Soleimani zeigte sich gelegentlich nicht in Uniform. Hier in Teheran in einer Garde-Jacke ohne Gradabzeichen.
Es folgt der ausführliche Yahoo-Report zu den Hintergründen des Soleimani-Attentats vom 3. Januar 2021 im Original. Yahoo merkt an, die Lektüre erfordere 23 Minuten. Für alle, die an geheimdienstlicher Arbeit und Kooperation interessiert sind, lohnt sich, den informativen Text zu lesen. Ebenso für Spezialkräfte-Experten.
8. Januar 2020: Generalstabschef Milley nach dem Briefing im Kongress.
Inside the Trump administration’s secret plan to kill Qassem Soleimani
Jack Murphy and Zach Dorfman
·23 min read
Three teams of Delta Force operators peered through their scopes from concealed locations at Baghdad International Airport last January, waiting for their target: Qassem Soleimani, Iran’s most powerful military commander. Disguised as maintenance workers, the operators had secreted into position in old buildings or vehicles on the side of the road.
It was a cool, overcast night and the southeast side of the airport had been shut down on short notice for a military training exercise — or so the Iraqi government was told. The three sniper teams positioned themselves 600 to 900 yards away from the “kill zone,” the access road from the airfield, setting up to triangulate their target as he left the airport. One of the snipers had a spotting scope with a camera attached that livestreamed back to the U.S. Embassy in Baghdad, where the Delta Ground Force commander was based with support staff.
Long-range marksmanship involves contesting with a variety of environmental factors, including wind, but the Delta teams didn’t rely on guesswork. A member of the Counter Terrorism Group (CTG), an elite Kurdish unit in northern Iraq with deep links to U.S. Special Operations, helped them make the wind call from down range.
The flight from Damascus, Syria, finally landed after midnight on Jan. 3, 2020, several hours behind schedule. Three U.S. drones orbited overhead. As the plane taxied off the runway, toward the closed-off portion of the airfield, one of the Kurdish operatives disguised as ground crew guided the aircraft to a halt on the tarmac. When the target stepped off the airplane, Kurdish CTG operators posing as baggage handlers were also present to positively identify him.
Soleimani had just arrived at Baghdad International. The Iranian general and his entourage loaded into two vehicles and drove toward the kill zone, where the Delta Force snipers lay in wait.
The two vehicles, one containing Soleimani, pulled out into the street to leave the airport. The three Delta Force sniper teams were ready, safeties rotated off on their long guns, fingers resting gently on their triggers. Above them, the three drones glided through the night sky, two of them armed with hellfire missiles.
In the six hours before Soleimani boarded his flight from Damascus, the Iranian general switched cellphones three times, according to a U.S. military official. In Tel Aviv, U.S. Joint Special Operations Command liaisons worked with their Israeli counterparts to help track Soleimani’s cellphone patterns. The Israelis, who had access to Soleimani’s numbers, passed them off to the Americans, who traced Soleimani and his current phone to Baghdad. (The Israeli Embassy in Washington, D.C., did not respond to a request for comment.)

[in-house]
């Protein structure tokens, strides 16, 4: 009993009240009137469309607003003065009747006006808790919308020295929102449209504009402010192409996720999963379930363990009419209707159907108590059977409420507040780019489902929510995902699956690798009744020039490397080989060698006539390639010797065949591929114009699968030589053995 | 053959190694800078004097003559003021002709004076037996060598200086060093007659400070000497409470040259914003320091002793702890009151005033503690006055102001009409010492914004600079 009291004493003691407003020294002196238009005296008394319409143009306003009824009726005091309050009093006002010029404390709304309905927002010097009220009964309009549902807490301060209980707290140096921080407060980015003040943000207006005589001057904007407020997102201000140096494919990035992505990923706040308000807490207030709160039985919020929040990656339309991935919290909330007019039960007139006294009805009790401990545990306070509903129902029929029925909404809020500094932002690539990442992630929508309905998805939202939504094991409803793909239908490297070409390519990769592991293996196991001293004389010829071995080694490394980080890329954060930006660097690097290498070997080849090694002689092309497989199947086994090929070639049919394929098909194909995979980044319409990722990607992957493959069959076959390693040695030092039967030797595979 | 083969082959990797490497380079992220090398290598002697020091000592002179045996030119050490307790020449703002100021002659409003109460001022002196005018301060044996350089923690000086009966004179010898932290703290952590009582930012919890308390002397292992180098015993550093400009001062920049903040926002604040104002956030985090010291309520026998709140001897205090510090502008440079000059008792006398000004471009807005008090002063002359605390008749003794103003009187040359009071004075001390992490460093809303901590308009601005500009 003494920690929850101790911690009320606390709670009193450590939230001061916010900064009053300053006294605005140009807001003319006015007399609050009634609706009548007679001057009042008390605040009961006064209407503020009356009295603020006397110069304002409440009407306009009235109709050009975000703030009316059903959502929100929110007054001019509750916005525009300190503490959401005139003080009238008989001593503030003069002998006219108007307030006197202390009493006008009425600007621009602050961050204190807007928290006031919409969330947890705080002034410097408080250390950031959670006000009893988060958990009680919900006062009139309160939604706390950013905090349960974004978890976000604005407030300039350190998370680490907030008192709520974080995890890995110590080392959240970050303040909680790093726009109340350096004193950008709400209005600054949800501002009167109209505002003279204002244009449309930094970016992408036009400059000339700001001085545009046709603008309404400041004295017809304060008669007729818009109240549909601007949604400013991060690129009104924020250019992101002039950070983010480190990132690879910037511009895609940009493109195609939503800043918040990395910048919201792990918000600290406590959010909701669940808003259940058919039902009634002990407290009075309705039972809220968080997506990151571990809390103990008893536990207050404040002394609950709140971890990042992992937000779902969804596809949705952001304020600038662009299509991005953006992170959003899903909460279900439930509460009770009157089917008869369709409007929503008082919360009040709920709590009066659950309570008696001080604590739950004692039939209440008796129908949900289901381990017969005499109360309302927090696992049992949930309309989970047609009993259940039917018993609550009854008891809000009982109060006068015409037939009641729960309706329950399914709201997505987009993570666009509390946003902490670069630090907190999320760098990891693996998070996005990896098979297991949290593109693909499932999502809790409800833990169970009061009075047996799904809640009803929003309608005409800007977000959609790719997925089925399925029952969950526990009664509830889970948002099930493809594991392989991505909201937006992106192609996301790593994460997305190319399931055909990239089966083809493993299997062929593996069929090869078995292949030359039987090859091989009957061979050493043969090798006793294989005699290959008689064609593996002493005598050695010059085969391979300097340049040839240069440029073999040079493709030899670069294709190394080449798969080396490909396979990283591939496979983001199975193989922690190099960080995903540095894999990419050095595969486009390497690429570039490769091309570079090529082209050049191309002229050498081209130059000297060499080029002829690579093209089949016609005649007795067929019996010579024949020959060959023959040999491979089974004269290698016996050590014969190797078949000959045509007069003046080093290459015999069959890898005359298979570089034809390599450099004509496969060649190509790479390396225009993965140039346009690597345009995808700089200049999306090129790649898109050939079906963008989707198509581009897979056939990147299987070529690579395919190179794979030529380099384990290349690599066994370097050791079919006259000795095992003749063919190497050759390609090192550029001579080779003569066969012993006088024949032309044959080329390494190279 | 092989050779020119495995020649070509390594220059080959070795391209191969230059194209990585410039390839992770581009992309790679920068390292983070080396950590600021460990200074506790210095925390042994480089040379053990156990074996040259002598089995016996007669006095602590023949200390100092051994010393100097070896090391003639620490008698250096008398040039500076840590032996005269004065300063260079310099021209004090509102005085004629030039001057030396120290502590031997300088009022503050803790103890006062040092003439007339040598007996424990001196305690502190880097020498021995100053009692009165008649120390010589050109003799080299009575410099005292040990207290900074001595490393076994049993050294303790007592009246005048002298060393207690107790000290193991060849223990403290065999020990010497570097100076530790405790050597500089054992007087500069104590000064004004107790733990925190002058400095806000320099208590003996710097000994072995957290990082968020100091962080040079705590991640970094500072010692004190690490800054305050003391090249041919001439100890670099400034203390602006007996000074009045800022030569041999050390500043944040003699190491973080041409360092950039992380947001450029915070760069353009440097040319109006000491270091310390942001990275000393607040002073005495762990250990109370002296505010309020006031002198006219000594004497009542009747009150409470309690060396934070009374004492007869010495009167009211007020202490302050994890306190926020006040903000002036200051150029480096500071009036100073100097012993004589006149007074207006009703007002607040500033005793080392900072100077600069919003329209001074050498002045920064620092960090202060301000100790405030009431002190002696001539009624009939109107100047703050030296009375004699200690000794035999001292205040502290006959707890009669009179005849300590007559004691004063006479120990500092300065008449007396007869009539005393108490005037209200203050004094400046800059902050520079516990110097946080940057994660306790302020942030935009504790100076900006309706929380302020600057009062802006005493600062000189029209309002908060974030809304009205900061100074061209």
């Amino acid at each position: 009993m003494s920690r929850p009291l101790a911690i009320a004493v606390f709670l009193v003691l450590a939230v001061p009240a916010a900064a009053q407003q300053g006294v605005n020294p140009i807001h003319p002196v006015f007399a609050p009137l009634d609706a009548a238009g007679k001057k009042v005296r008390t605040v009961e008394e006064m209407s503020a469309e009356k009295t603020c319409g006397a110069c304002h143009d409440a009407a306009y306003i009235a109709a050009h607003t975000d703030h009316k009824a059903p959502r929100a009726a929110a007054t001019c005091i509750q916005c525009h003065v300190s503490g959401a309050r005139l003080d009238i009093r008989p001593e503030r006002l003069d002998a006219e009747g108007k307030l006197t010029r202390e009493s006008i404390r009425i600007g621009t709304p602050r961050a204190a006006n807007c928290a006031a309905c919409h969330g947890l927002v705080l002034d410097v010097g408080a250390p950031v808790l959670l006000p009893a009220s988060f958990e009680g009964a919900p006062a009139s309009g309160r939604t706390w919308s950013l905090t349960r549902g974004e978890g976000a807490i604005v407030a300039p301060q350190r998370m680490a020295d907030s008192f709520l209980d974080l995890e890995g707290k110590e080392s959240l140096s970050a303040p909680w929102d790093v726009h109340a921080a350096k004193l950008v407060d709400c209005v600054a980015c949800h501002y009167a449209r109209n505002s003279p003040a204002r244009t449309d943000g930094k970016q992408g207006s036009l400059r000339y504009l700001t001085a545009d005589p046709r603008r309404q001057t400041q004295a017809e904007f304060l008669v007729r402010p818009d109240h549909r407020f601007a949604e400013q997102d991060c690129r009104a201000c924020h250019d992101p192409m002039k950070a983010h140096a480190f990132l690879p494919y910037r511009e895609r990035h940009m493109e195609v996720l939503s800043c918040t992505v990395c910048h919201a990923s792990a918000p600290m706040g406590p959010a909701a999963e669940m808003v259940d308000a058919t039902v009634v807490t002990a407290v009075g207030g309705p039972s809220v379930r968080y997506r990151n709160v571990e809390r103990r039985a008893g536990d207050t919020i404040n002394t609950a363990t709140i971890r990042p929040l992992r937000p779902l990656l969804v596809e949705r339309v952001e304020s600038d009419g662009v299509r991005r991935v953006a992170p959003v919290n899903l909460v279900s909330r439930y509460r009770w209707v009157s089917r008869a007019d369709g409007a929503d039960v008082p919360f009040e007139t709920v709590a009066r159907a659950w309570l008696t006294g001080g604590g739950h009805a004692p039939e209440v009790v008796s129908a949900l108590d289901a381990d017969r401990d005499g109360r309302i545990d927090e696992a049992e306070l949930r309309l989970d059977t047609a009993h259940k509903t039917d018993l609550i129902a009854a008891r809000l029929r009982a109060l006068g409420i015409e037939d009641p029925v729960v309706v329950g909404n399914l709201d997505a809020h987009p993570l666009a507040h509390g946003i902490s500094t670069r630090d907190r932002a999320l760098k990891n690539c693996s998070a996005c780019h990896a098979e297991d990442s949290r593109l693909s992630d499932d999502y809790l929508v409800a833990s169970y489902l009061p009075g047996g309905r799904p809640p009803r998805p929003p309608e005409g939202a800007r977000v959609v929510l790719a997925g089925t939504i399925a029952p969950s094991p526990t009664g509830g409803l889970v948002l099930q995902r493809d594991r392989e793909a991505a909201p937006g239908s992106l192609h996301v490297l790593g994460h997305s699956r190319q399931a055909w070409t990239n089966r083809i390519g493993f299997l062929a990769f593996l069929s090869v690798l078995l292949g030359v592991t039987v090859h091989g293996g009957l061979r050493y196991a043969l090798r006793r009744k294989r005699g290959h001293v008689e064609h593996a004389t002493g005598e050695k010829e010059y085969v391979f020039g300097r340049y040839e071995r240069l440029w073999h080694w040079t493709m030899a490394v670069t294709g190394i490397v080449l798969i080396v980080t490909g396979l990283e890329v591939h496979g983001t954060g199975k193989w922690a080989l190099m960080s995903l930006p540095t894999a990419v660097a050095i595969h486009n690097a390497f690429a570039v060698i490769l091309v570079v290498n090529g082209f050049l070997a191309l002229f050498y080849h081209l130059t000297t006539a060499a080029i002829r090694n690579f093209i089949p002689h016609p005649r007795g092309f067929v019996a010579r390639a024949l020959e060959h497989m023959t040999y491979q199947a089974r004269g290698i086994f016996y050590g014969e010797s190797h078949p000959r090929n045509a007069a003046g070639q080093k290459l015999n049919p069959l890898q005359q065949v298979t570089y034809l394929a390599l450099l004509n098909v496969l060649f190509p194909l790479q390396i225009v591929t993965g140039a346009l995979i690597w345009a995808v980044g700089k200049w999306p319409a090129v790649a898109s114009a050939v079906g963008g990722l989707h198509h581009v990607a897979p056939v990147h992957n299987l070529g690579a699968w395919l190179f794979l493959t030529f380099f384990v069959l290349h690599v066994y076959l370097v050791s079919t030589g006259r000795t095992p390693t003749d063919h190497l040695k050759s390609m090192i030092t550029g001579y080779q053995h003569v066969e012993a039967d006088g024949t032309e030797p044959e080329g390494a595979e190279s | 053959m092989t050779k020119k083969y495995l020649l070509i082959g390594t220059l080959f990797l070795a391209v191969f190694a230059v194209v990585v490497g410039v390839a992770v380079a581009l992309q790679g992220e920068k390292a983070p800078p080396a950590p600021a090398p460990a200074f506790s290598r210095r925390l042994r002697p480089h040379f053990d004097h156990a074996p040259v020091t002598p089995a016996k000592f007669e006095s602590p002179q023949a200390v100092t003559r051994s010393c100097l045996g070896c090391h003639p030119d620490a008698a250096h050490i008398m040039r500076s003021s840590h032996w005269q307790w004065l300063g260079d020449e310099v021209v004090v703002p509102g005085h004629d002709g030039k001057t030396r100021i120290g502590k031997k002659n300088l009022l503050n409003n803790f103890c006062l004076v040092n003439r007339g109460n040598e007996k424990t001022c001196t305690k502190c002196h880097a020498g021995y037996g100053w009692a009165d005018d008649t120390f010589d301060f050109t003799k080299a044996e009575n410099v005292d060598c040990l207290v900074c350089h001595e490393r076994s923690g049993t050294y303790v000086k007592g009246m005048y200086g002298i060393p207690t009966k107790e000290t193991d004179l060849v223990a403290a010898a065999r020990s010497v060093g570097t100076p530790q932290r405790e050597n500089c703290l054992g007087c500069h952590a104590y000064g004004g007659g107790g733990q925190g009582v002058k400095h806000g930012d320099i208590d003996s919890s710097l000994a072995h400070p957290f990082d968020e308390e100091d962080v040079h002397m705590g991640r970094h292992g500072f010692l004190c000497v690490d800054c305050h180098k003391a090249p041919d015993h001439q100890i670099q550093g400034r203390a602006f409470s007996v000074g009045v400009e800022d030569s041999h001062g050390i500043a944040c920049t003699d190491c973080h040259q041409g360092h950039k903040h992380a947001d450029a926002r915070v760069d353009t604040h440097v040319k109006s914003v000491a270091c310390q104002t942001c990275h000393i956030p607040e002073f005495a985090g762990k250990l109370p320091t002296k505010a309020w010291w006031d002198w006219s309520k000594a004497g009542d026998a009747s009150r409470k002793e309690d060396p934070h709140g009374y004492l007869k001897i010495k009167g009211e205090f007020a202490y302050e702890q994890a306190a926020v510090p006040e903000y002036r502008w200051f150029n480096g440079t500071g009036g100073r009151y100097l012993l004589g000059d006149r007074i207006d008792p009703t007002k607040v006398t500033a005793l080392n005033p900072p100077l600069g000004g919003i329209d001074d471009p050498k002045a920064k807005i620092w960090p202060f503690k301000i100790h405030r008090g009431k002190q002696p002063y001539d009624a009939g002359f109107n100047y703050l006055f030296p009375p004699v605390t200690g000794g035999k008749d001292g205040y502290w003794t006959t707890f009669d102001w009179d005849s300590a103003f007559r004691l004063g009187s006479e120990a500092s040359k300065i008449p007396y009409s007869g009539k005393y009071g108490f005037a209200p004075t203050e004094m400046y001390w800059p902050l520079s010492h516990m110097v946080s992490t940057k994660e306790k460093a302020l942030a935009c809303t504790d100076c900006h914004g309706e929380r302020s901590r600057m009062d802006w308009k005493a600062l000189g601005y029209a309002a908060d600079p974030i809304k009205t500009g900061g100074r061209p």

Members of the secretive Army unit known as Task Force Orange were also on the ground in Baghdad that night, said the military official, providing “knob turners” — close-range signals intelligence experts — to help home in on Soleimani’s electronics for the tactical portion of the operation.
As the two vehicles moved into the kill zone, drone operators fired on the motorcade. Two hellfire missiles crashed down on Soleimani’s vehicle, obliterating it in the street. The driver of the second vehicle stepped on the gas to escape. The driver made it about 100 yards before slamming on the brakes when a Delta Force sniper engaged, firing on the vehicle. Just as the vehicle ground to a halt, a third hellfire missile struck, blasting it apart.
It’s now been over a year since the Jan. 3 killing of Soleimani, who was widely considered second only to Ayatollah Ali Khamenei himself in the Iranian government hierarchy, and the consequences of that strike are still unfolding. Yet many of the details behind the events leading up to his killing are shrouded in secrecy.
This article, based on interviews with 15 current and former U.S. officials, reveals new details about the Soleimani strike and the Trump administration’s long-running deliberations about killing the Iranian general and other top Iranian officials and proxies. It depicts an operation that was more sophisticated, and with a broader list of people potentially targeted for killing, than was previously known. And it describes previously unreported threats to U.S. officials in the aftermath of the strike.
For better or worse, the Soleimani killing was one of the most consequential foreign policy decisions of the Trump administration, with effects that will reverberate for years to come and likely shape the strategic environment President Biden now faces in the region. In audio that leaked in April, Iranian foreign minister Javad Zarif said the Soleimani strike was more damaging to Iran than if the U.S. had destroyed an entire Iranian city. And according to a former senior CIA official who was in favor of the killing, it was “as dramatic a reshaping of the Middle East as we’ve seen in 50 years, and it happened in a matter of hours. It was a game changer.”